Five signs of rheumatoid arthritis you may not have been looking for.

Arthritis Australia
Thanks to our brand partner, Arthritis Australia

Are you feeling achy or fatigued? Over 400,000 Australians live with rheumatoid arthritis, most of whom are women. The first diagnosis usually occurs between the ages of 35 to 64, but the struggle doesn’t necessarily end with knowing what’s causing your aches, pains and other unpleasant symptoms. Even people who know they have rheumatoid arthritis rarely speak up when they aren’t coping. That needs to change.

If you recognise some of the symptoms below, you shouldn’t feel guilty about speaking up. Nobody needs to live in pain. Around 50 percent of people living with rheumatoid arthritis aren’t in remission and you’re not alone. Your health is important.

It’s ok to not be ok.

Here are the top five symptoms of a rheumatoid arthritis flare-up:

1. Fatigue.

Everyone gets tired sometimes, be it from a late night at the office, your three-year-old having night terrors or a cat who thinks 3am is the best time to run up and down the house making noise. However, if you’re constantly feeling fatigued and nothing in your life has changed it, it’s worth checking in with your doctor.

Fatigue is a symptom to look out for. Image: iStock.

2. Unexplained aches.

Are you suffering aches and pains for no obvious reason? You may have just put those creaky knees down to pavement pounding or those elbow twangs down to swimming the summer away. If you’re getting consistent aches in the same joints, such as your knuckles, thumbs or the joints in your big toes, it could be a sign of a rheumatoid arthritis flare up. You’ll usually notice this in your smaller joints, but it can affect knees and hips too. If you’re thinking, "oh, it's just my pinky, it'll go away," you could be right, but checking in with your doctor is the best way to be sure. In the long run, the more information that your doctor has about you, the easier it will be for them to treat you.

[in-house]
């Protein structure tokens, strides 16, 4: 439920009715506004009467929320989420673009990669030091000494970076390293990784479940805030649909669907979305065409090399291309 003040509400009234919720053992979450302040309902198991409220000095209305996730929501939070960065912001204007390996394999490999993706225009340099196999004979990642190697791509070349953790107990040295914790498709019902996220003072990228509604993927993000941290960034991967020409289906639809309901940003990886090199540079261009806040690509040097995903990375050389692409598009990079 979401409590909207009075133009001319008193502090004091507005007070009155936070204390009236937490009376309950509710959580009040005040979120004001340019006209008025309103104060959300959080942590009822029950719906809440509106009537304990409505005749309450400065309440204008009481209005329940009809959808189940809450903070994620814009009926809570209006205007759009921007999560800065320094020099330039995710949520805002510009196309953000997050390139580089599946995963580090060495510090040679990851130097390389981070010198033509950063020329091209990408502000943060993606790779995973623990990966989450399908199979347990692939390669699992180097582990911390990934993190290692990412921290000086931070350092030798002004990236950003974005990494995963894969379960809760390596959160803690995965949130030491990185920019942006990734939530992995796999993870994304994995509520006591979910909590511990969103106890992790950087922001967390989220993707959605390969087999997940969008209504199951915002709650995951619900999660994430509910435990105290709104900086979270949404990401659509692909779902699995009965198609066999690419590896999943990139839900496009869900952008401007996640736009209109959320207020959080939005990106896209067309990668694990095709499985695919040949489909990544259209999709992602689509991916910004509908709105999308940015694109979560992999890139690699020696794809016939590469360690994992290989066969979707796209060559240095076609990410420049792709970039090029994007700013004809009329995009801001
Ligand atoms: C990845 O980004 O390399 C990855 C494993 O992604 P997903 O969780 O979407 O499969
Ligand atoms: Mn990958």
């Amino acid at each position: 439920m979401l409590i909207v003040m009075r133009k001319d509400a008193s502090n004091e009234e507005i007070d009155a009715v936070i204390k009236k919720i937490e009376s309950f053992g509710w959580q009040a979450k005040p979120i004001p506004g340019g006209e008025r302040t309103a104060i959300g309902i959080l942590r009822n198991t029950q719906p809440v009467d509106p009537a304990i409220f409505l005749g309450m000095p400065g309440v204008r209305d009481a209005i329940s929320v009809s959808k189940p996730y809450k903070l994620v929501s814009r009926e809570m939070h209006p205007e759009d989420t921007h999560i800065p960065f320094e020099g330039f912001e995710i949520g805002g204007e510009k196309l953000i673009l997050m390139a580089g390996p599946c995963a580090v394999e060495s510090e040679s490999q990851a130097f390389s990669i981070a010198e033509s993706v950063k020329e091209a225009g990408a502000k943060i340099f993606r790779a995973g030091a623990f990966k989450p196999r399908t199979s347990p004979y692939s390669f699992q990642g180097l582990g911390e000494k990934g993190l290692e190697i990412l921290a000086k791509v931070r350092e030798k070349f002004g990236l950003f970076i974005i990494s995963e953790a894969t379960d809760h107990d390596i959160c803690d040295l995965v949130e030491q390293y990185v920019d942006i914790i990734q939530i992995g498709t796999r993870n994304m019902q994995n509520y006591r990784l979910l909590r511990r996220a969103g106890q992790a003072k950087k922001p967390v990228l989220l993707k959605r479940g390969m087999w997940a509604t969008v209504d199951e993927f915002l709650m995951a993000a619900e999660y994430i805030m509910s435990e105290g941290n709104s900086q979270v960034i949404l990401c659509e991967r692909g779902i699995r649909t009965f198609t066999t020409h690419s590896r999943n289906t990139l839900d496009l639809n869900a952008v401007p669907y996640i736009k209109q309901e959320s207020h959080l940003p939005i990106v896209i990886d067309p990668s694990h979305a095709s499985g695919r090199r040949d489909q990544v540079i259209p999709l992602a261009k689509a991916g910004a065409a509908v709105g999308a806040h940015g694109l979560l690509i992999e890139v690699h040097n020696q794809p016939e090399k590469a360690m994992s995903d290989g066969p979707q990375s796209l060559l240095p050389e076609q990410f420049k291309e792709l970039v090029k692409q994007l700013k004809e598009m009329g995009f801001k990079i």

3. Flu like symptoms.

Are you feeling hot or clammy? Maybe you really are just coming down with a head cold, but if those flu like symptoms are occurring along with that pesky joint pain and fatigue, your rheumatoid arthritis could be flaring up. It’s best to get ahead of it and work with your doctor to manage it as soon as you can. Putting your health first is not something to feel guilty about.

4. Stiffness.

Are you struggling to get out of bed in the morning? Are your knees stiff and in agonising pain when you try to move? This could be another sign that you’re suffering from a rheumatoid arthritis flare up. There’s no shame in admitting that you’re not coping to your doctor and loved ones. In fact, it’s a great idea to have a special plan in place for your bad days, so your family and friends can support you if you need it. You’d do it for them, so they’ll do it for you.


Are you struggling to get out of bed and find your joints stiff?  Image: iStock.

5. Tenderness and swelling.

Not bouncing back from your exercise routine the way you usually do? If you’re noticing swelling and tenderness in your joints without any good explanation, it might be time to speak to your doctor, who can help you adapt your rheumatoid arthritis management plan.

Remember, around 50 per cent of women do experience remission. Speaking up when you aren’t coping and receiving the support you need will give you a better chance of experiencing remission too.

But isn’t it an old person’s disease?

Many women are surprised to learn they have rheumatoid arthritis because they think it’s an “old person’s” problem. The fact is, it’s not.

Understanding what’s going on with your body means you can start to manage your condition with exercise, a healthy lifestyle or medication.

Here's more information from Arthritis Australia:

What are your experiences with rheumatoid arthritis?